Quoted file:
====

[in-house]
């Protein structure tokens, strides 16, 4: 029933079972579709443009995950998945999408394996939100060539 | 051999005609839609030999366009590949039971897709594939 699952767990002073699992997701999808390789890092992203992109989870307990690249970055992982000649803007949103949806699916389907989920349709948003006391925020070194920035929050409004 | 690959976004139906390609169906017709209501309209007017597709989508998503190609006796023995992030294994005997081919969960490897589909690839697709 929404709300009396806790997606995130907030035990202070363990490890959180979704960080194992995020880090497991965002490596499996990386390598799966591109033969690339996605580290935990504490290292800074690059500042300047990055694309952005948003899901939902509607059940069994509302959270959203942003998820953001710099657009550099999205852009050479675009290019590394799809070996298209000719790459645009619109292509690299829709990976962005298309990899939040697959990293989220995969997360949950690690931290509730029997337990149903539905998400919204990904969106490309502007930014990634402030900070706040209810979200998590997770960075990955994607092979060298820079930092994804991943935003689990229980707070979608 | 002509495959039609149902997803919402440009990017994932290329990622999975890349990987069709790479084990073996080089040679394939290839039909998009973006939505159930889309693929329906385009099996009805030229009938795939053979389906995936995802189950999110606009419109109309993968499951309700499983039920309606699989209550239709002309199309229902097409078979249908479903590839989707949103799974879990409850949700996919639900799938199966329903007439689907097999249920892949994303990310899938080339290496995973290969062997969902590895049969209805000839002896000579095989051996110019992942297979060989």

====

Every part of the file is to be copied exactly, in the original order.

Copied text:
[in-house]
């Protein structure tokens, strides 16, 4: 029933079972579709443009995950998945999408394996939100060539 | 051999005609839609030999366009590949039971897709594939 699952767990002073699992997701999808390789890092992203992109989870307990690249970055992982000649803007949103949806699916389907989920349709948003006391925020070194920035929050409004 | 690959976004139906390609169906017709209501309209007017597709989508998503190609006796023995992030294994005997081919969960490897589909690839697709 929404709300009396806790997606995130907030035990202070363990490890959180979704960080194992995020880090497991965002490596499996990386390598799966591109033969690339996605580290935990504490290292800074690059500042300047990055694309952005948003899901939902509607059940069994509302959270959203942003998820953001710099657009550099999205852009050479675009290019590394799809070996298209000719790459645009619109292509690299829709990976962005298309990899939040697959990293989220995969997360949950690690931290509730029997337990149903539905998400919204990904969106490309502007930014990634402030900070706040209810979200998590997770960075990955994607092979060298820079930092994804991943935003689990229980707070979608 | 002509495959039609149902997803919402440009990017994932290329990622999975890349990987069709790479084990073996080089040679394939290839039909998009973006939505159930889309693929329906385009099996009805030229009938795939053979389906995936995802189950999110606009419109109309993968499951309700499983039920309606699989209550239709002309199309229902097409078979249908479903590839989707949103799974879990409850949700996919639900799938199966329903007439689907097999249920892949994303990310899938080339290496995973290969062997969902590895049969209805000839002896000579095989051996110019992942297979060989």